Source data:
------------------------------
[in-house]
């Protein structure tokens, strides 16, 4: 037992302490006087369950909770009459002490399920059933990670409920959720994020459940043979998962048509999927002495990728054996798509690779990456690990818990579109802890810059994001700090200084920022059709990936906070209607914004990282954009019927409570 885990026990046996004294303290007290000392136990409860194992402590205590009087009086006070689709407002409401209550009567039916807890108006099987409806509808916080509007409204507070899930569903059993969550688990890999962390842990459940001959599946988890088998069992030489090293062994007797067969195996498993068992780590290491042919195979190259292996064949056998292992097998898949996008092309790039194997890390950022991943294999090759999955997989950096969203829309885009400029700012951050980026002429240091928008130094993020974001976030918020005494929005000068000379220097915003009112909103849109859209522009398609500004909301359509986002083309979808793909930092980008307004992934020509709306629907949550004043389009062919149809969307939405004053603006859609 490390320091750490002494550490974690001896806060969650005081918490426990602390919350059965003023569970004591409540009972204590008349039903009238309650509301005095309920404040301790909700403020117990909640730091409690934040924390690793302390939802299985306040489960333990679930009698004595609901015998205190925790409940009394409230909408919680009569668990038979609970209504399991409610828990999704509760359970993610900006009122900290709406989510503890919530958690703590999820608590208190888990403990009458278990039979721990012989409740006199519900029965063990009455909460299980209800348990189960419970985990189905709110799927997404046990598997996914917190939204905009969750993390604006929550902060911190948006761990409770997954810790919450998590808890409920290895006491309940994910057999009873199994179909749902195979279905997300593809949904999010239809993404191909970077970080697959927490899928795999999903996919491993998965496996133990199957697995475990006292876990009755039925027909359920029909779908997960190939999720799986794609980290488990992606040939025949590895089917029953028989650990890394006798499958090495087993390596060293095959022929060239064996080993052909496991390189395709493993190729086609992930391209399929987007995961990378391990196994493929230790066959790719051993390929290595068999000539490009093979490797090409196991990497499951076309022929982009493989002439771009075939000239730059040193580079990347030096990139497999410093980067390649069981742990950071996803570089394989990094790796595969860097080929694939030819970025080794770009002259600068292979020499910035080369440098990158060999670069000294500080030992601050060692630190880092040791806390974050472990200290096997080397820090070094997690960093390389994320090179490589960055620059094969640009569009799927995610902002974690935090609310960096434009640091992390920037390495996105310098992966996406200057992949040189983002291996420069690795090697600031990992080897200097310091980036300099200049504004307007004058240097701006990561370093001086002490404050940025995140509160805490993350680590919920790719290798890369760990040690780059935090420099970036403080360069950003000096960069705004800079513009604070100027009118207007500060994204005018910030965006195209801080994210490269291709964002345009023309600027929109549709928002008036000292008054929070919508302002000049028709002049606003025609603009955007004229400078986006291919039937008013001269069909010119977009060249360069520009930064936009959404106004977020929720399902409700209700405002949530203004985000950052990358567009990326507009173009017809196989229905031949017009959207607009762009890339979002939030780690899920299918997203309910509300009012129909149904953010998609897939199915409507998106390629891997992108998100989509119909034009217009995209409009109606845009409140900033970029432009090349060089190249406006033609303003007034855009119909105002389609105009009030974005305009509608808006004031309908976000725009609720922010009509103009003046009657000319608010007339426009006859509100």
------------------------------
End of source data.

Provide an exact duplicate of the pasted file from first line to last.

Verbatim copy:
[in-house]
């Protein structure tokens, strides 16, 4: 037992302490006087369950909770009459002490399920059933990670409920959720994020459940043979998962048509999927002495990728054996798509690779990456690990818990579109802890810059994001700090200084920022059709990936906070209607914004990282954009019927409570 885990026990046996004294303290007290000392136990409860194992402590205590009087009086006070689709407002409401209550009567039916807890108006099987409806509808916080509007409204507070899930569903059993969550688990890999962390842990459940001959599946988890088998069992030489090293062994007797067969195996498993068992780590290491042919195979190259292996064949056998292992097998898949996008092309790039194997890390950022991943294999090759999955997989950096969203829309885009400029700012951050980026002429240091928008130094993020974001976030918020005494929005000068000379220097915003009112909103849109859209522009398609500004909301359509986002083309979808793909930092980008307004992934020509709306629907949550004043389009062919149809969307939405004053603006859609 490390320091750490002494550490974690001896806060969650005081918490426990602390919350059965003023569970004591409540009972204590008349039903009238309650509301005095309920404040301790909700403020117990909640730091409690934040924390690793302390939802299985306040489960333990679930009698004595609901015998205190925790409940009394409230909408919680009569668990038979609970209504399991409610828990999704509760359970993610900006009122900290709406989510503890919530958690703590999820608590208190888990403990009458278990039979721990012989409740006199519900029965063990009455909460299980209800348990189960419970985990189905709110799927997404046990598997996914917190939204905009969750993390604006929550902060911190948006761990409770997954810790919450998590808890409920290895006491309940994910057999009873199994179909749902195979279905997300593809949904999010239809993404191909970077970080697959927490899928795999999903996919491993998965496996133990199957697995475990006292876990009755039925027909359920029909779908997960190939999720799986794609980290488990992606040939025949590895089917029953028989650990890394006798499958090495087993390596060293095959022929060239064996080993052909496991390189395709493993190729086609992930391209399929987007995961990378391990196994493929230790066959790719051993390929290595068999000539490009093979490797090409196991990497499951076309022929982009493989002439771009075939000239730059040193580079990347030096990139497999410093980067390649069981742990950071996803570089394989990094790796595969860097080929694939030819970025080794770009002259600068292979020499910035080369440098990158060999670069000294500080030992601050060692630190880092040791806390974050472990200290096997080397820090070094997690960093390389994320090179490589960055620059094969640009569009799927995610902002974690935090609310960096434009640091992390920037390495996105310098992966996406200057992949040189983002291996420069690795090697600031990992080897200097310091980036300099200049504004307007004058240097701006990561370093001086002490404050940025995140509160805490993350680590919920790719290798890369760990040690780059935090420099970036403080360069950003000096960069705004800079513009604070100027009118207007500060994204005018910030965006195209801080994210490269291709964002345009023309600027929109549709928002008036000292008054929070919508302002000049028709002049606003025609603009955007004229400078986006291919039937008013001269069909010119977009060249360069520009930064936009959404106004977020929720399902409700209700405002949530203004985000950052990358567009990326507009173009017809196989229905031949017009959207607009762009890339979002939030780690899920299918997203309910509300009012129909149904953010998609897939199915409507998106390629891997992108998100989509119909034009217009995209409009109606845009409140900033970029432009090349060089190249406006033609303003007034855009119909105002389609105009009030974005305009509608808006004031309908976000725009609720922010009509103009003046009657000319608010007339426009006859509100």